The activities themselves are sort of a mix between learning and physical action. One activity has you picking out various outfits for characters; you're instructed to choose specific outfits for a character based on theme or color. You might help weed a garden, plant and water seed, reach for stars, or dance with the on screen characters. All the activities held my two year old's interest quite well, though some seemed to go on a little long for my taste. In a few instances you’ll be asked to mimic a flapping motion to make the characters fly, during which you need to lean and direct your character to collect items. Doing so gives yourself gusts of air to rest - it's both incentive and necessary. The on screen characters, my daughter and daddy all commented on how tired our arms got! This is almost like excercise I thought.
There seems to be plenty of content throughout the game as well, and the later stories do build on some of the gameplay mechanics from the earlier one. Each story lasts a few pages with various activities and almost all end in a dance number.
Another nice thing i noticed about the game is that the motion sensing is pretty forgiving. You don’t have to mimic the actions as accurately as say, Dance Central 2 might require. This means your child will be getting plenty of positive reinforcement from the game (and from Daddy) when you complete objectives. I never really saw my daughter get frustrated because she was doing something and the game wasn’t responding, save for one action which required her to put both arms forward. Aside from motion controls, Once Upon a Monster does utilize some voice controls as well, though it’s for simple actions like yelling Happy Birthday to Marco at his party. I would have loved to see a little more interaction here with the kids talking to the on screen characters - my daughter was definitely eager to interact with them - waving at Cookie Monster every chance she got and saying hello.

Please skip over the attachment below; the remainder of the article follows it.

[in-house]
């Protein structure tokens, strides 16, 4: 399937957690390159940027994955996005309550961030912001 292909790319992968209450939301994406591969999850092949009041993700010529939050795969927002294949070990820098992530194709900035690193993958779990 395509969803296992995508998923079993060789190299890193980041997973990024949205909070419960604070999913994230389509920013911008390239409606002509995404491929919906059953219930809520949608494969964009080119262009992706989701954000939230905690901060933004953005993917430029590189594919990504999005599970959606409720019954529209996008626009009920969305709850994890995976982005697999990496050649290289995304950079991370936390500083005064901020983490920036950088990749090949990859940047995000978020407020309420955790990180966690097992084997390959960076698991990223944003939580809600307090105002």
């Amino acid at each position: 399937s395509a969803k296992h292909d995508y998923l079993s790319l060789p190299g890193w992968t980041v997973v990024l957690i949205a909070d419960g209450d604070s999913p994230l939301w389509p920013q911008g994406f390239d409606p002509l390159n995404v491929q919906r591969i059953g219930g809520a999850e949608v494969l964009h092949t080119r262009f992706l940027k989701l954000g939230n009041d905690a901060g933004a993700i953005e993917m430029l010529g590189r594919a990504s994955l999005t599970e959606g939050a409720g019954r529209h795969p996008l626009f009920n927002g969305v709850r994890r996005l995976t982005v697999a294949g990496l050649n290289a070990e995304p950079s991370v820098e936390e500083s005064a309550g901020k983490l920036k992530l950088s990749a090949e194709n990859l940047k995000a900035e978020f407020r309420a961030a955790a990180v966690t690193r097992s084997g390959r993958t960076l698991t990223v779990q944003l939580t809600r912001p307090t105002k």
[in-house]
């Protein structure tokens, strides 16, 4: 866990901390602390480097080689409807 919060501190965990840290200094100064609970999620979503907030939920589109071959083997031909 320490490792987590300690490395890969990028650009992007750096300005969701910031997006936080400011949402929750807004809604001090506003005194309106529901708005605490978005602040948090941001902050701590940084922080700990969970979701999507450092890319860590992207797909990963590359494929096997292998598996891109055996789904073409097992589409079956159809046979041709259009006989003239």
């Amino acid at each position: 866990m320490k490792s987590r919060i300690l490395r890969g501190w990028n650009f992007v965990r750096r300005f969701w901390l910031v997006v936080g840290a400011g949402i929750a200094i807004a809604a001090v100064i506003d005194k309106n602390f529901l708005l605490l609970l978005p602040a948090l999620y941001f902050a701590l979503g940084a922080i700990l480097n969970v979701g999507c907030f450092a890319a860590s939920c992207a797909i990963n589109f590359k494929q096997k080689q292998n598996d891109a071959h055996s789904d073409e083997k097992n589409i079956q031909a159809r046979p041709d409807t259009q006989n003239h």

Once Upon a Monster utilizes a system of gaining stars to gauge just how well you are doing. Every page in the story book earns you a maximum of five stars and at any time you can page back through past activities and try to do better in them. This gives both you and your child some incentive to go back and play previous segments over again, though my daughter wanted to dance with Grover...over..and over again without even understanding what the stars meant.
It’s easy to see the possibies that Once Upon a Monster has laid out with the first Kinect game geared towards toddlers. It’s simple, fun, and intelligent for kids while still mainting entertainment value for adults. Numerous times I laughed out loud at the dialog and character reactions, it’s a very well written game. While I think my daughter might have been a hair too young to get the most out of the game, she still had a ton of fun playing with daddy. If your child is in pre-school Once Upon a Monster is a perfect fit for co-op gaming, learning and entertainment.
The Co-Op Experience: Play through a series of small stories featuring characters from Sesame Street. Each is story features different motion controlled mini games. You can drop in and out at any time simply by walking on and off camera.
Co-Optimus game reviews focus on the cooperative experience of a game, our final score graphic represents this experience along with an average score for the game overall. For an explanation of our scores please check our Review Score Explanation Guide.